Yeats wished to be ‘counted one’ with him. Joyce decreed he was ‘the most distinguished poet of the Celtic world and one of the most inspired poets of any country ever to make use of the lyric form.’ His gravestone proclaims him to be ‘Ireland’s National Poet’.
James Mangan (he adopted the ‘Clarence’ later) was born in Dublin in 1803. He worked as a scrivener and journalist, with stints in the Ordnance Survey Office and the library of Trinity College, Dublin.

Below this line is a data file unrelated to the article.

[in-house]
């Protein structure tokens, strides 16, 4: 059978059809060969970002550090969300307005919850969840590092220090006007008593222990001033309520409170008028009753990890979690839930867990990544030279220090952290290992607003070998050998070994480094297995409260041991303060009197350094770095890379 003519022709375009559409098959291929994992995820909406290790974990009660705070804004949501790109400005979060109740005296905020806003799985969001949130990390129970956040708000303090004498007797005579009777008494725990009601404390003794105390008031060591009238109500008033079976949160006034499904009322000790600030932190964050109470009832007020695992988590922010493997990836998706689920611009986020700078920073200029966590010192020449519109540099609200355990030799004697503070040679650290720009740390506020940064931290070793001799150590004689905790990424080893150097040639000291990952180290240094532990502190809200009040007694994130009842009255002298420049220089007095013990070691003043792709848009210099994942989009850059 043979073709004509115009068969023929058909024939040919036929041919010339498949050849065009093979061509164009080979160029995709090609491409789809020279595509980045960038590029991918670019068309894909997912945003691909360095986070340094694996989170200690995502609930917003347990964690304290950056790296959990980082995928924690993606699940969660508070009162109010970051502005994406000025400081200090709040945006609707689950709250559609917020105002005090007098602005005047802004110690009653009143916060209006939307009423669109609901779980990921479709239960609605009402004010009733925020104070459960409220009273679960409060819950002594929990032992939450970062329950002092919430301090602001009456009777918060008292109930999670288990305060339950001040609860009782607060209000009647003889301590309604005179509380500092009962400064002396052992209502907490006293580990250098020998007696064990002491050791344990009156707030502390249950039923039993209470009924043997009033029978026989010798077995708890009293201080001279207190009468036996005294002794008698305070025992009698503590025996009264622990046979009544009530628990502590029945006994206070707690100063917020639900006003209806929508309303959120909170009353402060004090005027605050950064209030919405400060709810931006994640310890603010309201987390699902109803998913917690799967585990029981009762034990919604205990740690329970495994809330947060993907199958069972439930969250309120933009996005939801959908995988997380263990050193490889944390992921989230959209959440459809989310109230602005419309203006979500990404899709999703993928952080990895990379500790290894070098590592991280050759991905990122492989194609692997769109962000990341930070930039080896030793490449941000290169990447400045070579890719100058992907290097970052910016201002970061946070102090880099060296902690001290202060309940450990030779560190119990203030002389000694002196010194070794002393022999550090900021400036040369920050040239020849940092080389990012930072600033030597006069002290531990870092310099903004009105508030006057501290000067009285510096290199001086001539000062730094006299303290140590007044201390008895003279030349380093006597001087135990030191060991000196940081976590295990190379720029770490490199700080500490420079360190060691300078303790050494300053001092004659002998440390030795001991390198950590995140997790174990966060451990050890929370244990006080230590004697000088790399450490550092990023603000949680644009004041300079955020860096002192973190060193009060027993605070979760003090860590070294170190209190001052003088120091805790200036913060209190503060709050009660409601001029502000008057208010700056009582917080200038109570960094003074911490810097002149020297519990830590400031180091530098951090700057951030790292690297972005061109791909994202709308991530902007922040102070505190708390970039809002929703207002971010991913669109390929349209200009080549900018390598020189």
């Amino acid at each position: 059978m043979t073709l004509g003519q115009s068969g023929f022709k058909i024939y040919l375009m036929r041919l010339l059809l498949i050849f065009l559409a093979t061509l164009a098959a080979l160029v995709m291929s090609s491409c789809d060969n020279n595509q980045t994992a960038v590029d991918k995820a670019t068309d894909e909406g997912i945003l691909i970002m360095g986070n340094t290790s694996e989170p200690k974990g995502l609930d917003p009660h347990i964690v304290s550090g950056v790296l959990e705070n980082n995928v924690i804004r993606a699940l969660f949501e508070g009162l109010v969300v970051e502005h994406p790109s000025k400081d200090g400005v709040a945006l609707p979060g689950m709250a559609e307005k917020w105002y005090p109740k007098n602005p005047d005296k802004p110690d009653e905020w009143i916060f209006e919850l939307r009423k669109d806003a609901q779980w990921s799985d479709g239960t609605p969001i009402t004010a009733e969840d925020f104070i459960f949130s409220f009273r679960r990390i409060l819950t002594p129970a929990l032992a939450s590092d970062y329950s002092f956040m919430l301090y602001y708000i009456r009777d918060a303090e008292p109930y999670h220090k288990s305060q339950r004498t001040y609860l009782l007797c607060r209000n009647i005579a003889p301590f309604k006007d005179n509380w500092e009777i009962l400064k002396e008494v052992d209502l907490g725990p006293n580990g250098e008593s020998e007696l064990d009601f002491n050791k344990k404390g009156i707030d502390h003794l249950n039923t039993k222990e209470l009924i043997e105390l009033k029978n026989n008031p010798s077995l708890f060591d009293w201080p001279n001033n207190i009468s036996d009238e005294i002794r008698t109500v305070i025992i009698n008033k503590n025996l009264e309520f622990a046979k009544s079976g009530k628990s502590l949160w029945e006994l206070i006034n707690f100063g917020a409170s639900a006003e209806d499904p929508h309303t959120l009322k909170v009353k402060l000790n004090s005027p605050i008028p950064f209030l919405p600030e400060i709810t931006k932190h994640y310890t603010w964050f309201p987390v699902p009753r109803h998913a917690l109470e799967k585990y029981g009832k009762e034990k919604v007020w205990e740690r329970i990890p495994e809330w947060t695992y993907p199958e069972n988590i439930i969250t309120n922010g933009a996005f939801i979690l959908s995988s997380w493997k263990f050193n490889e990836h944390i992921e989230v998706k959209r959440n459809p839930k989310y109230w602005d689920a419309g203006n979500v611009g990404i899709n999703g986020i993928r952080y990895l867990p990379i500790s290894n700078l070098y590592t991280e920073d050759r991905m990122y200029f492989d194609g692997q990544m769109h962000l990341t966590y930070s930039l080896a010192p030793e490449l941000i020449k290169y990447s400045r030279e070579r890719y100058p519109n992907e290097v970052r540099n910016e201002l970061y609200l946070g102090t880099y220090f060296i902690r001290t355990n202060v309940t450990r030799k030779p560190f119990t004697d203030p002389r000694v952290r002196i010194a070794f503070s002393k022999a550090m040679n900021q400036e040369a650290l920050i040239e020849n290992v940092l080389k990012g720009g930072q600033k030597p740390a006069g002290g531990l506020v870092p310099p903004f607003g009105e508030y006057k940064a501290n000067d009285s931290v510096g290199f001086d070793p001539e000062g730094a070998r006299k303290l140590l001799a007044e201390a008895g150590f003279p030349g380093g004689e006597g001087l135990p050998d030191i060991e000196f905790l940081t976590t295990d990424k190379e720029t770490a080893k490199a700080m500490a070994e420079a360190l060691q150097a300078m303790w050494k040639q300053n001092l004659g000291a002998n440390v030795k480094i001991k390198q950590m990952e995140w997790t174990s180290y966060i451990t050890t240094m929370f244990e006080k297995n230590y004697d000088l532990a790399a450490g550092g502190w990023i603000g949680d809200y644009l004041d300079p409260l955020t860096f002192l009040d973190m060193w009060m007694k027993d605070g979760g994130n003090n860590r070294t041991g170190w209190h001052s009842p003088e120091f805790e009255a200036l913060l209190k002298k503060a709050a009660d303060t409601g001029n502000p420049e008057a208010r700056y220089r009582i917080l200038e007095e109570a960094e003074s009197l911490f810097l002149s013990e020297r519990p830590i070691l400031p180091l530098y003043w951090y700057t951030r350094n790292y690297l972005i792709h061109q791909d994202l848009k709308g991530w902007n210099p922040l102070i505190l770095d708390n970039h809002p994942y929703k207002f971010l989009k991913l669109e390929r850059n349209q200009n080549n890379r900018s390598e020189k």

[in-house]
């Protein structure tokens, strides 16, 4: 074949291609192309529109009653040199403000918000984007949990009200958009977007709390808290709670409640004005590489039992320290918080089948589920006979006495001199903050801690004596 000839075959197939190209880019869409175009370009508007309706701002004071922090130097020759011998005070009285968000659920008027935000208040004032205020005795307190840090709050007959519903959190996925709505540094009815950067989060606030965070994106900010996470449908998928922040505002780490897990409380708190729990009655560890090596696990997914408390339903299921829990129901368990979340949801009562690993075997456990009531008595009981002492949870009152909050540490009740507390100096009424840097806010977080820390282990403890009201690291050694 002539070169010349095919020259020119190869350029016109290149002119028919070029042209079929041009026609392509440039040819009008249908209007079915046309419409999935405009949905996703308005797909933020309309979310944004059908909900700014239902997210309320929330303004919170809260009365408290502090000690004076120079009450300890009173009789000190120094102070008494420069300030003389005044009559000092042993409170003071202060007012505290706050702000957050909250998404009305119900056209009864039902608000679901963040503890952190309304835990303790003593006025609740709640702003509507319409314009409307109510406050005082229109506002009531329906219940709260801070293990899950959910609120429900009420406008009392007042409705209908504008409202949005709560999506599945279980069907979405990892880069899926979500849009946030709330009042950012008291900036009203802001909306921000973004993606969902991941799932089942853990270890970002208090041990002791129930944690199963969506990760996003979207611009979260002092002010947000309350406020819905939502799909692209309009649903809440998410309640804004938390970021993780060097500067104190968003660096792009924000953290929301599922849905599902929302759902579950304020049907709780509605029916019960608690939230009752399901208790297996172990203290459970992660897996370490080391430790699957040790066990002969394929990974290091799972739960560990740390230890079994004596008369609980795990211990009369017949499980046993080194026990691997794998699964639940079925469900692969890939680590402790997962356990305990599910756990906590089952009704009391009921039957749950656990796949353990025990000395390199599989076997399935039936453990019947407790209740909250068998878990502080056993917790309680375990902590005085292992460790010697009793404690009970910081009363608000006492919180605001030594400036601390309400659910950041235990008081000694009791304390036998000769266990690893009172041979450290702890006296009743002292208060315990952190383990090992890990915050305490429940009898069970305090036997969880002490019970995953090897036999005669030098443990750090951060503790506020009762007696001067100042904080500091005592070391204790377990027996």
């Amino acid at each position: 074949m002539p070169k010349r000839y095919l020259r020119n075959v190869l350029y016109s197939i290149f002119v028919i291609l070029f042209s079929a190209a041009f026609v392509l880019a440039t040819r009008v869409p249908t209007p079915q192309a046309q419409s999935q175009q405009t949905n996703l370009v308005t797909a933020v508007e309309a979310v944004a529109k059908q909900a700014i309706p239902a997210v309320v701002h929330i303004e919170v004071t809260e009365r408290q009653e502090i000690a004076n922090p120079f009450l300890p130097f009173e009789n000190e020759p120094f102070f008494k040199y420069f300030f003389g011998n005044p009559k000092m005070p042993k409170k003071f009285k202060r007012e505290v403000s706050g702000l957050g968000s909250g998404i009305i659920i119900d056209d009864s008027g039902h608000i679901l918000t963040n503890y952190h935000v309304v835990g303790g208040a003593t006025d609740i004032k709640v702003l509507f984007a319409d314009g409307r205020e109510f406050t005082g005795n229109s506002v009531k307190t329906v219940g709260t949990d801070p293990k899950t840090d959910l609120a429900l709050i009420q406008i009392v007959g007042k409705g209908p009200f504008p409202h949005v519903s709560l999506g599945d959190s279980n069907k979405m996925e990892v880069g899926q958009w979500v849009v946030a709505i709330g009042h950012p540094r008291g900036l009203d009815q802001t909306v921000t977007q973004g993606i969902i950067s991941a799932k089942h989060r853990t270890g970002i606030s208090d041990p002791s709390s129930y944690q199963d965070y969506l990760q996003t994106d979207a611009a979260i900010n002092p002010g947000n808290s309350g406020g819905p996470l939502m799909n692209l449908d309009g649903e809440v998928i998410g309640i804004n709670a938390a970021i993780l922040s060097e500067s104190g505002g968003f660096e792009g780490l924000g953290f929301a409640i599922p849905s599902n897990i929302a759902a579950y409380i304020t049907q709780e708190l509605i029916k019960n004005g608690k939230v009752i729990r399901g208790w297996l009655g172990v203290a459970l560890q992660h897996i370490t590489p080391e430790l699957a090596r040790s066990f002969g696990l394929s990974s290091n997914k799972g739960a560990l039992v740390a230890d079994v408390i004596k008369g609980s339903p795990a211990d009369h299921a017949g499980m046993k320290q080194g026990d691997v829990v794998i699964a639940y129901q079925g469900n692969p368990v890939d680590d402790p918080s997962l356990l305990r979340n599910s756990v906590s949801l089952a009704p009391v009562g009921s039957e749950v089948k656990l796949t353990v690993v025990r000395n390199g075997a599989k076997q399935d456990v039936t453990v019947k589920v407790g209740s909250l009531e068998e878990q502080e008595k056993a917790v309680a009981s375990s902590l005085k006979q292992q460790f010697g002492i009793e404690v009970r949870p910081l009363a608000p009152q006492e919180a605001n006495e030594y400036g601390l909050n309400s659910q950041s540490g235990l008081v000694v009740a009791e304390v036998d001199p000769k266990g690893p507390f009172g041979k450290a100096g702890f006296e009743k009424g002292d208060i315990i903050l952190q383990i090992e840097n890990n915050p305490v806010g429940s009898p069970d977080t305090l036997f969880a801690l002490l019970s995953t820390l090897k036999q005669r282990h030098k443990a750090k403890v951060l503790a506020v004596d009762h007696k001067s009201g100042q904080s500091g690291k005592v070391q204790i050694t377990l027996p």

His poetry draws on an extraordinary range of sources, including exotic languages and legends, and features also ‘translations’ for which there were no originals. It continues the lyric flights of Shelley and Byron and the gothic fancies of Coleridge and De Quincey. It anticipates the work of Poe (nearly his exact contemporary) and the more modern notion of the poète maudit, all the while foreshadowing the work of Rimbaud, Baudelaire and Verlaine. Propelled frequently by his hypnotic rhythms, enlightened by verbal play and ingenuity, from couplets to long poems, he gives voice to the starkness of his own predicament, ‘Old and hoary at thirty-nine’, and, in a poem like ‘Siberia’, fuses a desolate interior with the great concern of Famine Ireland. His masterpieces, ‘The Nameless One’ and ‘Twenty Golden Years Ago’, are cornerstones of nineteenth-century poetry, while ardent period pieces, such as ‘Dark Rosaleen’, are anthems of a former age. In tune with the intense passions of his time, James Clarence Mangan’s work appeared in the first issue of The Nation (1842). By the time of his death — of cholera — in Dublin in 1849, his haunted brain had sung, in high-flown reverie, ‘life’s bitter cup and woe’.